Learning to Snowboard

Learning to Snowboard

Snowboarding is one of those activities that most people can agree is fun, exciting, and a huge adrenaline rush. The only problem is that these same people think learning to snowboard is a difficult, almost impossible task.

People ask ‘is snowboarding hard?’. Our response is, no, it’s not hard, as long as you have the right tips and training. Whether you are young or old, a snow sports lover or a complete novice, there are methods and training tips that everyone can do that will get you on the slopes in no time.

These steps may not make you a pro boarder overnight, but they will definitely give you a great foundation. Everyone has to start somewhere, and if you’re a beginner snowboarder, these basic snowboarding tips are exactly what you need.

Beginner snowboarder in blue gear setting off down a slope, with houses in the background

Balance – Snowboarding for Beginners

The most crucial aspect of snowboarding is balancing. Being able to balance yourself correctly is the essential part of standing, moving and turning. It is the basis of everything you are going to be doing, and being able to balance perfectly makes the next steps much easier.

The first thing you should do is strengthen your leg muscles. Your legs are going to be doing a lot of the work, as well as having to be the strong base, so strengthening them is a must if you are a beginner.

One exercise you can do is to stand on one leg and swing the other in multiple directions. You do this until you can comfortably stand on one leg without swaying or falling over, you do this for both sides. Simple squats and lunges are also great.

The one thing to keep in mind once on your board, is to ensure your weight is always centred and over the top of the arches of your feet. Your arms should also be spread out a little bit to help you balance. Also, keep your head and hips centred too.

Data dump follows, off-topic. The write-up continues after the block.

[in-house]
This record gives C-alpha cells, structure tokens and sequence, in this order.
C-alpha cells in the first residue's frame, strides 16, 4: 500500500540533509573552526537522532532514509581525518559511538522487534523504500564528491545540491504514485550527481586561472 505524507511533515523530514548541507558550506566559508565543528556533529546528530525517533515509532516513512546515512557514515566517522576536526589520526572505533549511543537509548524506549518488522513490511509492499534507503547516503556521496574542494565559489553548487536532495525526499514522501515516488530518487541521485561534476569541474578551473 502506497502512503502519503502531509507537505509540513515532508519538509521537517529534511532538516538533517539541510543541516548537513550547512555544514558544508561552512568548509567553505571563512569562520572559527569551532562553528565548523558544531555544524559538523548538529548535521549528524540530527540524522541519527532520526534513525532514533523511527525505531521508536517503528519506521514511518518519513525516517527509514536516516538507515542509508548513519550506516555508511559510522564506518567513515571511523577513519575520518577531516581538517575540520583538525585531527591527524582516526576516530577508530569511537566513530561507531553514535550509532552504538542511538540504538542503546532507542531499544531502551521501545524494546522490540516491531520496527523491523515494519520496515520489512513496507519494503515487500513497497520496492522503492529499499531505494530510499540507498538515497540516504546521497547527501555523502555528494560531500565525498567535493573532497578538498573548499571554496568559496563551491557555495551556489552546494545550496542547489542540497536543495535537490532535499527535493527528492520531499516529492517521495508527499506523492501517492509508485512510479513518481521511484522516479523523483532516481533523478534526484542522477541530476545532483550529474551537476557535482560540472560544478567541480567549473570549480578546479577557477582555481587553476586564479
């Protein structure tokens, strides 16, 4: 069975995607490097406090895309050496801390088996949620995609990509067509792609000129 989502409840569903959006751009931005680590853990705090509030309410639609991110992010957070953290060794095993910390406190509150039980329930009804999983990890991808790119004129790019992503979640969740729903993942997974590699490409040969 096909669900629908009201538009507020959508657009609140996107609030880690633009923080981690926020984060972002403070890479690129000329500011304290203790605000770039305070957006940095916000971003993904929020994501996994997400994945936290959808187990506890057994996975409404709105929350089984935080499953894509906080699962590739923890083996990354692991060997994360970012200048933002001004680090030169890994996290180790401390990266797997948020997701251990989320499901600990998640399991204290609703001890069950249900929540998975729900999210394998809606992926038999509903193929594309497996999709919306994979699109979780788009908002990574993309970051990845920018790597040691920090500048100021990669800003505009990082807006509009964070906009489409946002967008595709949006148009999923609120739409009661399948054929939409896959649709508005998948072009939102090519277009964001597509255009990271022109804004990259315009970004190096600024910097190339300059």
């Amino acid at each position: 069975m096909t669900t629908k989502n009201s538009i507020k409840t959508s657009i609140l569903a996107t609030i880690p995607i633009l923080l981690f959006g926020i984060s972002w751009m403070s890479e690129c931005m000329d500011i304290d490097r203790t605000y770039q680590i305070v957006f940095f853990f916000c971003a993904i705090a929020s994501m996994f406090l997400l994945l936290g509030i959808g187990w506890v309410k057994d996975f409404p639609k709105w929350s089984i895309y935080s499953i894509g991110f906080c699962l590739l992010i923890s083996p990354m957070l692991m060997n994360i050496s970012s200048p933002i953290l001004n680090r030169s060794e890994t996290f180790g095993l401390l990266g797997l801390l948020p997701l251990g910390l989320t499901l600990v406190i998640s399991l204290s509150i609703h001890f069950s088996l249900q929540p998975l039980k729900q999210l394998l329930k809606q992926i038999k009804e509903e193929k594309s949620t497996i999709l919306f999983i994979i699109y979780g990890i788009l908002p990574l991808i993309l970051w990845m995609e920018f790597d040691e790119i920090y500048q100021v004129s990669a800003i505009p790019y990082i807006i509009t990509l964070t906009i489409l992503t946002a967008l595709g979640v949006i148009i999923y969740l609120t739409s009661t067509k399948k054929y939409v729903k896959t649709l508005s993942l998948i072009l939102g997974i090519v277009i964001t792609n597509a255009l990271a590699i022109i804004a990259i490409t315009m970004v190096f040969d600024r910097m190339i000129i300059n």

Female snowboarder sitting on her board

Moving and Turning

Once you are comfortable standing and balancing on your board, the next step is to actually start riding it. This is where things get very tricky and getting competent with moving may take a lot of time and practice.

First, keep your head up and focus on the direction you want to go, don’t look down at your feet as this can cause imbalance. Ensure your shoulders and head are pointed in the direction you want to move.

These are the basics of moving forward, you should practice going down the slope until you are comfortable with the movement and you know what to do with your body. After this, you can start practising turning.

Turning requires you to turn your whole body, it isn’t enough to just move your board as this will inevitably cause you to lose your balance and fall. Your head, shoulders, hips and feet must all move in one to ensure your board stays underneath you and your balance is kept.

This isn’t really a process that can be explained as it is more a feeling than an act. You need to feel when you are balanced and when you are not, and once you know what that feeling is, you will start to fall over less and less.

Advanced snowboarded performing a trick against a deep blue sky

Type of Slope

It is quite easy to just step outside and try to learn to snowboard, but where you do it is important. Learning on tough, icy slopes are a recipe for disaster as it is almost impossible to learn in these conditions. You need powder snow.

Powder is much more forgiving and is also much easier to ride on. You will be going slower and you also minimise your chance of injury as you will just be falling into a soft cushion, which is ideal if it’s your first time snowboarding. It is highly recommended to find a spot with fresh powder when you are starting to learn how to snowboard.

Snowboarder performing a jump

Conclusion

These steps are a great starting point for people who are learning to snowboard. They will give you a great starting point that you can easily build onto once you get more and more proficient on the board.

It is going to take a lot of patience and time to be completely comfortable on your board, but once you are, you can easily start learning tricks and shredding the slopes on your next winter holiday.


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